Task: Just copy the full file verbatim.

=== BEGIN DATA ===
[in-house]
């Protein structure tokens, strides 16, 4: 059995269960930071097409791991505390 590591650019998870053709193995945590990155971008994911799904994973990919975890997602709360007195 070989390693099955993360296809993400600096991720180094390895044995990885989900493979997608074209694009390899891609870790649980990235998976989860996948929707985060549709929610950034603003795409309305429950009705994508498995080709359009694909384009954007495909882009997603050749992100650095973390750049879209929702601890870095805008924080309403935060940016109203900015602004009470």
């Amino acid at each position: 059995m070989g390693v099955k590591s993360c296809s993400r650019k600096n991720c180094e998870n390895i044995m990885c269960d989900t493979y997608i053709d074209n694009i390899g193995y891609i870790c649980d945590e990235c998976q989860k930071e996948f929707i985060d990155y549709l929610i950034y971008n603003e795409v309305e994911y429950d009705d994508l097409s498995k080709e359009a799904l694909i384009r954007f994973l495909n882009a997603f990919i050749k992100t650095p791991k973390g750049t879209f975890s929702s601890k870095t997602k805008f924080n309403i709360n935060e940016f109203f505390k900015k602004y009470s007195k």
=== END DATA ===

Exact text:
[in-house]
């Protein structure tokens, strides 16, 4: 059995269960930071097409791991505390 590591650019998870053709193995945590990155971008994911799904994973990919975890997602709360007195 070989390693099955993360296809993400600096991720180094390895044995990885989900493979997608074209694009390899891609870790649980990235998976989860996948929707985060549709929610950034603003795409309305429950009705994508498995080709359009694909384009954007495909882009997603050749992100650095973390750049879209929702601890870095805008924080309403935060940016109203900015602004009470």
């Amino acid at each position: 059995m070989g390693v099955k590591s993360c296809s993400r650019k600096n991720c180094e998870n390895i044995m990885c269960d989900t493979y997608i053709d074209n694009i390899g193995y891609i870790c649980d945590e990235c998976q989860k930071e996948f929707i985060d990155y549709l929610i950034y971008n603003e795409v309305e994911y429950d009705d994508l097409s498995k080709e359009a799904l694909i384009r954007f994973l495909n882009a997603f990919i050749k992100t650095p791991k973390g750049t879209f975890s929702s601890k870095t997602k805008f924080n309403i709360n935060e940016f109203f505390k900015k602004y009470s007195k």